Universities Superannuation Scheme (USS), the UK’s largest private pension scheme by way of assets under management, has decided to signpost its members to a drawdown service.
USS members who wish to access their defined contribution (DC) benefits through drawdown will be able to transfer their funds directly into a drawdown account run by Lifesight, Willis Towers Watson’s master trust.
The move is part of USS’s growing member support proposition, a spokesperson for the £82bn (€97bn) scheme told IPE.
A hybrid scheme since 2016, USS now has around 90,000 members with DC assets on top of their defined benefit savings. The DC assets were worth £1.6bn as at 31 March 2021; in the 2020-2021 period USS members retired with DC savings totalling £52m.
Helen McEwan, chief pensions officer at USS, said: “Signposting members to a drawdown provision as part of a balanced range of retirement options is an important part of the USS retirement experience.
“We have an in-house team who conducted a thorough review of the master trust market and we were very impressed with LifeSight, from the transparency and access provided by the management team to the independent governance provided by its trustee board. Its investment operations, its commitment to ESG and the online experience and tools available to members were particular strengths that we identified.”
According to Lifesight, USS’s decision to signpost its members to it for drawdown provision is believed to be the first time that a UK master trust has appointed another master trust to provide services to its members.
Fiona Matthews, managing director of LifeSight, said this “shows how this market is evolving and maturing”.
There are currently 36 authorised master trusts in the UK, according to the regulator’s list, although SEI recently announced it was acquiring Capita’s DC master trust and further consolidation is expected. USS is classified as a master trust as it provides pension savings to employees of many different universities.
LifeSight has around 245,000 members and £12bn in assets under management, the vast majority of which are in its default funds.
Earlier this year USS announced a net-zero-by-2050 ambition, saying it did not yet have a detailed strategy to deliver on the goal but had not wanted to wait to make a public announcement.
“We’re trying to signal to the market, to policymakers, to our investments, that this is something we want to do, and the sooner we signal that the better,” David Russell, head of responsible investment, said at the time.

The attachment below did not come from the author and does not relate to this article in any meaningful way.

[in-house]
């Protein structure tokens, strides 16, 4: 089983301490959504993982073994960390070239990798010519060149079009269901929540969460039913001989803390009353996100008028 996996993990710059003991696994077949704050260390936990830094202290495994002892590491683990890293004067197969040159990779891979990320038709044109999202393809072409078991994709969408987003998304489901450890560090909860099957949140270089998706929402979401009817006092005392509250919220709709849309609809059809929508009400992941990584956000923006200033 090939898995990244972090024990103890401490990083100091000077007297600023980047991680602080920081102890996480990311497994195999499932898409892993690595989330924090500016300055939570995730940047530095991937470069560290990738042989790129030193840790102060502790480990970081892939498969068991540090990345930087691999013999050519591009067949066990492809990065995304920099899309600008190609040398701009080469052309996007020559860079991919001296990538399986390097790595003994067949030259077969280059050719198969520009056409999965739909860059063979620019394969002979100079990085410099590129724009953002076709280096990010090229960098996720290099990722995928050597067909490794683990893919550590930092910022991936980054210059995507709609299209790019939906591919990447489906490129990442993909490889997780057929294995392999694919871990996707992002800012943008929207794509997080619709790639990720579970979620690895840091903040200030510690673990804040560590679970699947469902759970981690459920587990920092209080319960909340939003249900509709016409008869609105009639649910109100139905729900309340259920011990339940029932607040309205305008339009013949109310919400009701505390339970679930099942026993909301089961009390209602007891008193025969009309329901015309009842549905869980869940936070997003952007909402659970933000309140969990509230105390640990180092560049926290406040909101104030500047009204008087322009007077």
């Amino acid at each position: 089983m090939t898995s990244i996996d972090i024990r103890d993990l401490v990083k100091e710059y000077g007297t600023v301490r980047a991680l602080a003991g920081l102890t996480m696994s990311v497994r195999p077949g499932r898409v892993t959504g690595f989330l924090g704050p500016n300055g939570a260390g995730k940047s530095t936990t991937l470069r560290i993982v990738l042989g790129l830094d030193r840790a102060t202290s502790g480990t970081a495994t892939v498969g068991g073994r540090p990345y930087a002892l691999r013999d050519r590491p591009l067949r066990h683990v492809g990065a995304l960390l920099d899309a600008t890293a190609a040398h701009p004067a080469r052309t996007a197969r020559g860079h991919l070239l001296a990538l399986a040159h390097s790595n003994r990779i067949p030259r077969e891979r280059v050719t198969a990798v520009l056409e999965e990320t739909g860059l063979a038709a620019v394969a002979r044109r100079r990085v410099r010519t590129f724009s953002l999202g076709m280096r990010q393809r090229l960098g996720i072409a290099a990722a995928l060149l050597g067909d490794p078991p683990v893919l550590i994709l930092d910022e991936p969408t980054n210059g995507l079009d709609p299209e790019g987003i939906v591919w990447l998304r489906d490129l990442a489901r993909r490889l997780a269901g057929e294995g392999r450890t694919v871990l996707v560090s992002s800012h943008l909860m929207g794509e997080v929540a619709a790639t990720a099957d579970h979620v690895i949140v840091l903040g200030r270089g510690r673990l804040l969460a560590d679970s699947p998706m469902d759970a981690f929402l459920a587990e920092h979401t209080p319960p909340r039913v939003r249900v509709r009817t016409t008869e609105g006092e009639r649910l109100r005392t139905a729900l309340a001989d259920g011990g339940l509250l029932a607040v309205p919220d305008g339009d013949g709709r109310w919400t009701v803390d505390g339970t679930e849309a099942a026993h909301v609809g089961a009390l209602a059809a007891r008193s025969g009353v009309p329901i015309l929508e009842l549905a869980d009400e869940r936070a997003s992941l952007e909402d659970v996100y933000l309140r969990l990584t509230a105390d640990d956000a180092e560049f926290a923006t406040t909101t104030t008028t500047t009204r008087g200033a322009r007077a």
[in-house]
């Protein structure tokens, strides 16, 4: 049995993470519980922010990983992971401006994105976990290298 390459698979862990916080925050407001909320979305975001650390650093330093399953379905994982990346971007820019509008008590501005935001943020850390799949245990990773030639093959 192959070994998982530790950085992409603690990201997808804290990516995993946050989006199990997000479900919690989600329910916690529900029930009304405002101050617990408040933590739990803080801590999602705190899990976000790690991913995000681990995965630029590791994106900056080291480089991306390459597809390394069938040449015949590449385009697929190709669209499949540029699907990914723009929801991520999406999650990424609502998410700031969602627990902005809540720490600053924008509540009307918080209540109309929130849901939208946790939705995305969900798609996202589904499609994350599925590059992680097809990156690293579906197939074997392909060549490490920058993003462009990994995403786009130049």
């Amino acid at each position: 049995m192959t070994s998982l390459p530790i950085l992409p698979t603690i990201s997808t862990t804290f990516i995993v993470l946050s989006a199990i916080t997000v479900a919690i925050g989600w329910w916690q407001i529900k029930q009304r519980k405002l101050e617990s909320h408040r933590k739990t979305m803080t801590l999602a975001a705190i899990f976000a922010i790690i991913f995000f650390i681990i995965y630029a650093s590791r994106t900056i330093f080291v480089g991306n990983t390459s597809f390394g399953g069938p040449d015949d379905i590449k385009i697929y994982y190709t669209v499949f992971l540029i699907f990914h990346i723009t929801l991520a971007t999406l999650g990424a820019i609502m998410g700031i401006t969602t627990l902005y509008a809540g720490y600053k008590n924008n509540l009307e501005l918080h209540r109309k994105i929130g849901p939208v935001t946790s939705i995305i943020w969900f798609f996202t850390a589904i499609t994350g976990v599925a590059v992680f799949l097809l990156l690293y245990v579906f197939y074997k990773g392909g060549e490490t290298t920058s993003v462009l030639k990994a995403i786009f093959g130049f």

In an update published on the scheme’s website today, chief executive officer Simon Pilcher indicated the scheme was looking to announce interim targets next year.
He said there were significant data challenges, but that USS had appointed S&P Trucost to improve USS’s estimates of its carbon footprint across the whole portfolio, which would enable the scheme to establish the baseline against which it could measure progress against the 2050 net-zero goal.
“It is important to say ‘estimate’,” Pilcher wrote. “We expect there to be marked variability in our measured footprint as new and better data becomes available, even as we seek to drive our carbon footprint lower over time.”
As USS had previously indicated, he said the scheme was considering switching benchmark and introducing a climate ‘tilt’ for its DC investments.
Pilcher also reiterated USS’s view that engaging with investee companies was the most effective way to achieve net-zero, although he said this did not mean the scheme would not use divestment if it became clear a particular sector or company could not transition to net-zero.
USS not divesting from fossil fuels is one of the grounds on which some academics are seeking to take USS to court, arguing that this has caused, and would continue to cause, significant financial detriment and not in beneficiaries’ interests. The rest of the academics’ claims, which USS has said have “absolutely no merit”, are to do with the contentious 2020 valuation.